How Were These Japanese Characters and Typos Handled in Ace Attorney?

27 Comments

John R. sent in some questions that I actually don’t know the answer to, so I thought I might turn it over to the readers!

Here’s the first part of the question:

In Phoenix Wright Ace Attorney, there is some kanji that I would like to know what it means.

The images in question are here:

I'm curious to see how they continue to say this takes place in AmericaI'm curious to see how they continue to say this takes place in America

As I haven’t played this installment in the series yet (I really want to though!) I’m not sure of the context at all. The character on these pieces of paper is (ki), which actually isn’t kanji, it’s kana. In simple terms, whereas a single kanji character tends to represent a single thing or concept or what have you, a kana character is a little closer to a letter in an alphabet – kana is often strung together to spell a word.

Anyway, because of this, I can’t really say for sure what this is supposed to mean. My first guess is that it’s an abbreviation of sorts for きつね (kitsune) which means “fox”… but that’s a total shot in the dark and I have absolutely zero idea if that even fits the context of this game at all. So if anyone out there can shed some light on this, please do! I wanted to avoid digging around too much lest I spoil myself somehow 😛

John also had another question:

I would also like to know about some translation errors. Apparently, some dialog is botched up in the English version, and I would like to know if this was in the japanese version, or if the localization team created the errors:

And the included image was this:

Maybe he just really really have something

This seems to be from Dual Destinies too. I haven’t played it yet, but I do know that it’s got a reputation for having tons of typos in the English script – there’s even a Tumblr just for AA5 typos!

The thing is, though, that script typos like this are almost never related to the Japanese text – they’re just accidentally introduced during the translation process by the translator or editor or whoever happens to touch the text data in some way. Although, just to be extra-sure I did a brief look online and the Japanese version of this game doesn’t seem to be rife with typos – so it seems only the localization has problems. You know, this make me wonder how translations of AA5 into other languages turned out.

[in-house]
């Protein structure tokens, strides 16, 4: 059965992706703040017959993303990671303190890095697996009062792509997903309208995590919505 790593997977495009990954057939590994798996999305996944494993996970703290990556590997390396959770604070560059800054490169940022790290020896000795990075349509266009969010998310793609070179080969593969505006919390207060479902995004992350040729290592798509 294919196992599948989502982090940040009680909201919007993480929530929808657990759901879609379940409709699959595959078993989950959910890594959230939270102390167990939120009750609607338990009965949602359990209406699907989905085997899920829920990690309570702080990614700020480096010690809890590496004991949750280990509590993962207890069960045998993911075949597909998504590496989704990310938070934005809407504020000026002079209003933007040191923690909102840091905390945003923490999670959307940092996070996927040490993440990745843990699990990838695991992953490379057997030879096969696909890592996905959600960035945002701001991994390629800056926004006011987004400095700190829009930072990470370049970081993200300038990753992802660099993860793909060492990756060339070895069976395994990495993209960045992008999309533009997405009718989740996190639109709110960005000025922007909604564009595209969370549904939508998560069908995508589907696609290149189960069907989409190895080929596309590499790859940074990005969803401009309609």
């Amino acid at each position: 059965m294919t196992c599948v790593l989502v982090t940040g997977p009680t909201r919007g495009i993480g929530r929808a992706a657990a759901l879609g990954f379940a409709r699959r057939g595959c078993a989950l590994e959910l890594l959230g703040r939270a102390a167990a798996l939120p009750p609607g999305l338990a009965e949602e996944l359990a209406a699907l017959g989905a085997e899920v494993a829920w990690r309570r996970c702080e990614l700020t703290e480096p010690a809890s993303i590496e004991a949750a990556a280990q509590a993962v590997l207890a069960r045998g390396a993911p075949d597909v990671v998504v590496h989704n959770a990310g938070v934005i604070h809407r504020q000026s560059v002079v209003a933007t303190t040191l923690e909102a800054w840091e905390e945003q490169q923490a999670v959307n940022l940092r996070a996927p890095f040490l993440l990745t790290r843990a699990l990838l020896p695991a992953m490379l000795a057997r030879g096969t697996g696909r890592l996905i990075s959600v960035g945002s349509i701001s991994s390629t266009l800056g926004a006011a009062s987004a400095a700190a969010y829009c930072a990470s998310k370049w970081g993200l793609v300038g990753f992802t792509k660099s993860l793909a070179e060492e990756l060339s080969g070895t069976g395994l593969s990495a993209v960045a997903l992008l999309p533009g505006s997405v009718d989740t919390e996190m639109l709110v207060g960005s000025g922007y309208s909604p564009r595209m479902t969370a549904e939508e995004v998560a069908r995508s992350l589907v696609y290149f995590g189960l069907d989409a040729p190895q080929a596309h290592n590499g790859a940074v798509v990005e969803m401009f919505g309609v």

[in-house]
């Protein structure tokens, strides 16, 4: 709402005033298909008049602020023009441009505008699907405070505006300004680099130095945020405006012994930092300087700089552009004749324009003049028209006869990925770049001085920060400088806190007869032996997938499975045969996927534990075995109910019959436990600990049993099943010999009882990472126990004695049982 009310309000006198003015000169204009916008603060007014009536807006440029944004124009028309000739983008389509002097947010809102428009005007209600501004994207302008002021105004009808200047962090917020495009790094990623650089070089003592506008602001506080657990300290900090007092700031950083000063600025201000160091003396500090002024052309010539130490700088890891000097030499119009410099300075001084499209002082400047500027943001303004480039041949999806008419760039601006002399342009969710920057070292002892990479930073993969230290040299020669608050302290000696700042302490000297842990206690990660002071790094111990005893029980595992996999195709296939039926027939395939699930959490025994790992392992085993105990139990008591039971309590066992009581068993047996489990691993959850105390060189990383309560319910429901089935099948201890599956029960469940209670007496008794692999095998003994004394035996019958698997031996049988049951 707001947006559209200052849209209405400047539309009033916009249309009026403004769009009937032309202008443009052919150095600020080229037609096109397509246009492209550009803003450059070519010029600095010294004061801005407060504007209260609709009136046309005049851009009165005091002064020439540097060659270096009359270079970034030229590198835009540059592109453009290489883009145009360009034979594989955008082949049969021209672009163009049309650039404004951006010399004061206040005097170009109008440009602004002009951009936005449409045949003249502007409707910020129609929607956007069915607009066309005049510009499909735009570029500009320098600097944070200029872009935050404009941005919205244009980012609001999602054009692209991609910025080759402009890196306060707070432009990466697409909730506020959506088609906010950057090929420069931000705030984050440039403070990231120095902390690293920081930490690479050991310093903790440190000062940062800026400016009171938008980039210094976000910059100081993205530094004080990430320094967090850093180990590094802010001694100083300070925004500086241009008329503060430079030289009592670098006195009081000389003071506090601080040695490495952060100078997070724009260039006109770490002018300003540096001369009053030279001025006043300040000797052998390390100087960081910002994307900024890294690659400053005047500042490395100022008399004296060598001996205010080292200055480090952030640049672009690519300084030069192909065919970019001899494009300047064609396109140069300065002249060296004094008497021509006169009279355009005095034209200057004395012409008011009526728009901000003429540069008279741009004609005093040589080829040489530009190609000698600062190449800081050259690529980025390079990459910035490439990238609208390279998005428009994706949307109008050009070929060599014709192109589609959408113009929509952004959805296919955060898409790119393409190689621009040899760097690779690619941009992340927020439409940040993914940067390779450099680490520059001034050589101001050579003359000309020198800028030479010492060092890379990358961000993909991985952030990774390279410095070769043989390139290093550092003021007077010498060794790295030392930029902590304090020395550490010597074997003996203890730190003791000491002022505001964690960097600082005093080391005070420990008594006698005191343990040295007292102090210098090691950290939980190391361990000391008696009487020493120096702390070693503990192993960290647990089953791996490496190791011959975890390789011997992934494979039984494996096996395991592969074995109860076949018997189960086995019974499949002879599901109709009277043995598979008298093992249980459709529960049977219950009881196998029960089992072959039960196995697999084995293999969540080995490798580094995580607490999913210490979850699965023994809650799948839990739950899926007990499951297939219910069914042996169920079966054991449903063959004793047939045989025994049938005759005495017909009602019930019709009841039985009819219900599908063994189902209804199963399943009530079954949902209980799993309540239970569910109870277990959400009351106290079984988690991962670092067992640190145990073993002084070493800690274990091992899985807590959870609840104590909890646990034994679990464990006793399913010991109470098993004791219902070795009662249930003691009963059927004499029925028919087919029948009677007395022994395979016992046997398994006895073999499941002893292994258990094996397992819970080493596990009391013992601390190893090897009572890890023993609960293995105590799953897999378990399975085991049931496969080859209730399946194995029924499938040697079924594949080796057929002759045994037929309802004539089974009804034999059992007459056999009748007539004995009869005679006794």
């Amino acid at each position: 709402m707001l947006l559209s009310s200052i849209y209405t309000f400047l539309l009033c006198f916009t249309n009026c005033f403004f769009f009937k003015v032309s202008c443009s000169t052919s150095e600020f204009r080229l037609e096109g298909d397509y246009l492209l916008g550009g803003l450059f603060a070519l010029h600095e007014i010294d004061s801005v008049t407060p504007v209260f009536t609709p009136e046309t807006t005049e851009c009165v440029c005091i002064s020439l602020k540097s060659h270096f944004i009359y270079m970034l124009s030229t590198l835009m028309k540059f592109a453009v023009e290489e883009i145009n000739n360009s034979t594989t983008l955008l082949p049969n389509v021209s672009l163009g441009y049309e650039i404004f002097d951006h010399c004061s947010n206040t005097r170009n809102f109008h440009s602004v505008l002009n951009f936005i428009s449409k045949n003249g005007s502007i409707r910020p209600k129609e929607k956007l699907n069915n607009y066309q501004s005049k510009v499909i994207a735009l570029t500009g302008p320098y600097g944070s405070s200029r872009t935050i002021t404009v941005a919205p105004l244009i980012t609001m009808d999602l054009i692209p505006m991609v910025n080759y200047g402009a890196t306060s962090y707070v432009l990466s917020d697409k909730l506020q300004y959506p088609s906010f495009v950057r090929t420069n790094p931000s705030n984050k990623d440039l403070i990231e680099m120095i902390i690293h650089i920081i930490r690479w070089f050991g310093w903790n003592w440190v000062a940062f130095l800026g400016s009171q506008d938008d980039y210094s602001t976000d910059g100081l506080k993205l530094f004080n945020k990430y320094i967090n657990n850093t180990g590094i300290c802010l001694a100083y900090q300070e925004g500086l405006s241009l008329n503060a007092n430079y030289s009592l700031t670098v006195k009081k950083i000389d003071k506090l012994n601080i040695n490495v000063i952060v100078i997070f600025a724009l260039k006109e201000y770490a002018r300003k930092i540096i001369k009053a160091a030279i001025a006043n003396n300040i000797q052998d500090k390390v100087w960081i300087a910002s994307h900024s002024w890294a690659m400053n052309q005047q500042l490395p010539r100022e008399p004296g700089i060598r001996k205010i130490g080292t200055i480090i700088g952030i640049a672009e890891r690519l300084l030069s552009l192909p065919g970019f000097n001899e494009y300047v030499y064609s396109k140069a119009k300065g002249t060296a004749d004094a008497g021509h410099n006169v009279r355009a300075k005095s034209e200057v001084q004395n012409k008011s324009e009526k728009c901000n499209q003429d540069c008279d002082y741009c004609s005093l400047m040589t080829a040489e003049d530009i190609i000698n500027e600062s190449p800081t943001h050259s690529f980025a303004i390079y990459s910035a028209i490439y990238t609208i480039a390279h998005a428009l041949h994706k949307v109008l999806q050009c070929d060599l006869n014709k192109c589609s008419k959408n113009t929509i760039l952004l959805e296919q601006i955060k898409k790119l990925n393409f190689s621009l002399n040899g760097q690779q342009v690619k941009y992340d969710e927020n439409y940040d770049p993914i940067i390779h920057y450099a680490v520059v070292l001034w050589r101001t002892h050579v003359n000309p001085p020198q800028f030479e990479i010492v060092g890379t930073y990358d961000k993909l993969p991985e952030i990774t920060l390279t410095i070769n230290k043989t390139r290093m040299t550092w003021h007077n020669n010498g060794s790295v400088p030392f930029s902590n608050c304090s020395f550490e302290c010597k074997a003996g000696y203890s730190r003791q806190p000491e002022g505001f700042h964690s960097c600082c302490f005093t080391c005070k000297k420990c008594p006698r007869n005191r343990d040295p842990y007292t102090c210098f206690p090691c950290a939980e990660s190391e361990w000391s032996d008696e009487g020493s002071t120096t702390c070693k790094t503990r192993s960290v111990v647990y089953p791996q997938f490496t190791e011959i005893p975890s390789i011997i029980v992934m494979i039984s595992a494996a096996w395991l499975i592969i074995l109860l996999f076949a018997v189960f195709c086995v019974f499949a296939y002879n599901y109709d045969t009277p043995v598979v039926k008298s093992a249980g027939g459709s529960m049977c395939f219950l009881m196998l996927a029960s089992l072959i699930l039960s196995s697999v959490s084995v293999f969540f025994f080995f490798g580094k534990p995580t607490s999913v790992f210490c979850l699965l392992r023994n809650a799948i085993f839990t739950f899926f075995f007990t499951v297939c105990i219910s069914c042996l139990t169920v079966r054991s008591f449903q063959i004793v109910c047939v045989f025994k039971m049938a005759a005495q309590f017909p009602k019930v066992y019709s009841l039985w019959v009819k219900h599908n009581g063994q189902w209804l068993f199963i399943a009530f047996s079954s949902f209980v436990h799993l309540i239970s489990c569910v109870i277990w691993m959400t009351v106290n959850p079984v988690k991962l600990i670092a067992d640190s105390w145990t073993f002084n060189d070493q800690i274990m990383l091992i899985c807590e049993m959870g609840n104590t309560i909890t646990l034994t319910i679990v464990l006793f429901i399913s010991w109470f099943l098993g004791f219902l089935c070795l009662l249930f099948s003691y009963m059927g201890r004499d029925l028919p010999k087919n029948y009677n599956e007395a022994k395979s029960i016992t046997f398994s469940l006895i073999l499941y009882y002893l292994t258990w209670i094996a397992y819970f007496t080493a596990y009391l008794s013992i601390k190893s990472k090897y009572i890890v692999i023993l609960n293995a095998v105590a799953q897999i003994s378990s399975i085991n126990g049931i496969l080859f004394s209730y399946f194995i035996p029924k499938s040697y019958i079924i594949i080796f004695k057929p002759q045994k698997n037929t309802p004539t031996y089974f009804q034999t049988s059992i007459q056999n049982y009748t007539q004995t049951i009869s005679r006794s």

Still, even though localizations do tend to introduce typos into games, Japanese games aren’t free from typos either. Here are some quick examples:

Don't try to read my mind! meow meow meow meow meow meow meow meowDon't try to read my mind! meow meow meow meow meow meow meow meowDon't try to read my mind! meow meow meow meow meow meow meow meow

(I wrote a little bit about the Final Fantasy IV one here, actually!)

In general, I’d say it’s rare for a game translator to purposely include a typo in English to match a typo in Japanese, unless it’s somehow a purposeful, meaningful typo in the original version. So if you ever run into a typo in a translation, you can usually assume it’s just a translation/localization thing and that it wasn’t messed up in the original text.

Anyway, although it wasn’t much, hopefully this helps answer your questions in some small way!

If you liked this, check out press start to translate, my book about the time I Google-translated Final Fantasy IV. It includes the worst/most hilarious translation mistakes, all while explaining why Google's A.I. made such terrible choices. (free preview PDF)
27 Comments
  1. Was it the QA department’s day off when this game was being localized?

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  2. Without giving spoilers, Kitsune is the most logical abbreviation given the context. Lucky guess!

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    1. Hooray! I guessed from the paw print alone, but it sounded pretty farfetched and unlikely. Glad I was right-wrong (almost spelled it wright oops)

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  3. You’re dead-on correct as to the “Fox” guess. Without giving too much away, a nine tailed fox mythical figure is heavily involved in the story of that case. The charms are protective wards, used to ward away the enemies of that fox.

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    1. Cool, thanks, that definitely puts things into context! Sounds like I better start playing this game before I answer any more questions about it and get spoiled 😛

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      1. There’s even a non-spoiler reason for the relevance to foxes in that case–
        the village it takes place in was localized as “Nine-Tails Vale”.